Change Your World-NOT your Body

Tuesday, December 7, 2010

Topics Tuesday: Unconventional Femininity and Healthy Self Esteem

Todays topic comes from this comment: "We could discuss what might help girls, especially the ones who are not conventionally feminine, remain true to themselves and grow up with their self-esteem intact despite the constant barrage of sexist BS they face from the cradle onwards".

Some possible questions for today's discussion:


So what are your suggestions for creating an atmosphere and/or space/s that would be conducive to helping females feel good about themselves despite all the female hatred/sexualization so present everywhere today? 

How do you feel about the male medical machine's labeling unconventional females as "gender incongruent" when they do not subscribe to "normal" female roles?

If you were/are unconventionally female, how has it affected your self esteem? And if anything, what have you done to feel good about yourself as a unconventional female?

These are just a few questions to get the discussion rolling, feel free to spend your two cents however you like with regards to the topic.

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23 comments:

  1. PART 1

    Good topic, in fact I did a similar one in my blog recently (the one about "Gorean lifestyle"), but this is more direct and helpful.

    "So what are your suggestions for creating an atmosphere and/or space/s that would be conducive to helping females feel good about themselves despite all the female hatred/sexualization so present everywhere today? "

    Tough question. I think an important point is that being female or male is not much unlike being brown-haired or blue-eyed, you can't choose how you are born, nor being male or female should affect life all that much. The more barriers are put between boys and girls in the early years especially, the more pain will be bled by the ones trying to climb this fake barrier (people we would call today "gender nonconformists).
    I'd say an important, if not fundamental distinction should be made between being male or female and being "masculine/feminine". The current consensus is that males are "masculine", females are "feminine" and the ones who don't conform are more female/male in regards to their birth sex. This is untrue, a male is still a male even if he's David Bowie, Prince, Divine, RuPaul, etc. (and vice-versa for women, though I can't recall as many important names as "masculine" females are not "hot" in showbusiness). And, letting women accept themselves and their "masculinity" without feeling "damaged/weird/broken" can't really happen until males will be able to accept their "femininity" without feeling "broken" and "less male". There is a HUUUGE pink elephant, even in the "dominant male" room: they can be alphas and the most respected class of humans, as long as they are not "feminine" (nellies, sissies, fags, and so on...). Not even a bit. Until women and the "feminine" unjustly associated with them will be revalued for everyone, male or female, equality won't happen.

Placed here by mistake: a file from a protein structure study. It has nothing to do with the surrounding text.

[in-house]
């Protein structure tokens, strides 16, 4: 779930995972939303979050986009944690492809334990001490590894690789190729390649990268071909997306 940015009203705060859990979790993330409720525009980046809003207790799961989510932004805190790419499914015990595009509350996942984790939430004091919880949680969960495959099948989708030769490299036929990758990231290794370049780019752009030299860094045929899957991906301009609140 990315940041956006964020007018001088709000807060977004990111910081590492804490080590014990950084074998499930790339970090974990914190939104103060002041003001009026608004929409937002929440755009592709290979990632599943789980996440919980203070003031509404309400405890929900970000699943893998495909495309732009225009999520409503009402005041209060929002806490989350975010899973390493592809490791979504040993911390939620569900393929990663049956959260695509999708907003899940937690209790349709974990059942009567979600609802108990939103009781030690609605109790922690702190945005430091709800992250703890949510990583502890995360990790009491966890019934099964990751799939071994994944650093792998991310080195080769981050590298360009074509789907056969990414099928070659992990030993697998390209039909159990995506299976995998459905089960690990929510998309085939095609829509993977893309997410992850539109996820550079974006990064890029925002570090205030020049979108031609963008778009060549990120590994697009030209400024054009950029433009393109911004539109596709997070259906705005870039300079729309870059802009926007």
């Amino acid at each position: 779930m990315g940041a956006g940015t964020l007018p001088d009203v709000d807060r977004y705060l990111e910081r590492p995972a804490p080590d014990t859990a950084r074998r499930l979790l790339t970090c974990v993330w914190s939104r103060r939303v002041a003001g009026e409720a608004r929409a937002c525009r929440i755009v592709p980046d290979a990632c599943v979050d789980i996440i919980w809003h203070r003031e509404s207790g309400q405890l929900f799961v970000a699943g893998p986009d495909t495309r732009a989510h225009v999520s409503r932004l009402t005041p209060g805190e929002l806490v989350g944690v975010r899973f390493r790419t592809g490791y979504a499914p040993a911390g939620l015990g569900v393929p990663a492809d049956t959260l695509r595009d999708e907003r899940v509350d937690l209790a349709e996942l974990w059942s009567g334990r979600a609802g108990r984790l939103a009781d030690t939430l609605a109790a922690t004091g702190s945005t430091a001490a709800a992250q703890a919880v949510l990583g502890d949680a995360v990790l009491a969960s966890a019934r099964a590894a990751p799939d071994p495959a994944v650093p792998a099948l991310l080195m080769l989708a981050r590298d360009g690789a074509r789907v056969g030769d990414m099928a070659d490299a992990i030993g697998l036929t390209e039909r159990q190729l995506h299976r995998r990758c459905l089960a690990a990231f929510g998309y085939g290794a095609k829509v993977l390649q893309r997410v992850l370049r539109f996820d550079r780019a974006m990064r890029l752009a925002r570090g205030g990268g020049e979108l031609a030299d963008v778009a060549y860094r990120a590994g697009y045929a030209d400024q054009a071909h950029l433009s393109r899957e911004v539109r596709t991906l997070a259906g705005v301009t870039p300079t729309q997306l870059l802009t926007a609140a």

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  2. PART 2
    "How do you feel about the male medical machine's labeling unconventional females as "gender incongruent" when they do not subscribe to "normal" female roles?"

    After what happened in my life I don't trust the Western medical school of thought much, and I think the reasons should be obvious. They are very good at curing a broken arm, because they understand how "physical systems" work, but they can't heal a "mind" because it's outside of the "physical systems" realm. Any medic/psychiatrist who claims otherwise should see how "depression" is now being "cured" through chemicals (they might work in some cases, but they don't for most and even when they work, they must be assumed in larger doses sometimes forever). "Medical transition" is the lovechild of this school of thought and it shows: there's no respect for other cultures and how they viewed "gender nonconformist people", there is no respect for the body as a whole (this can most extremely seen when they cut sexual organs and especially sexual glands, which the whole body needs, and hormones injections from outside can't totally make up for what has been lost), there is almost no respect for different ways of being male/female, there are only great $$$ to be made out of people in pain.
    Until there will be a mass uproar about this method, I doubt things can change.

    "If you were/are unconventionally female, how has it affected your self esteem? And if anything, what have you done to feel good about yourself as a unconventional female?"

    I had always felt good as an "unconventional female" until puberty arrived: the extreme dysphoria it brought caused be to identify as "male inside". What I have done for myself was simply to strip myself bare until I removed all masks which I used to protect my ego. This caused me great pain but in the end it was the only way I could keep living meaningfully.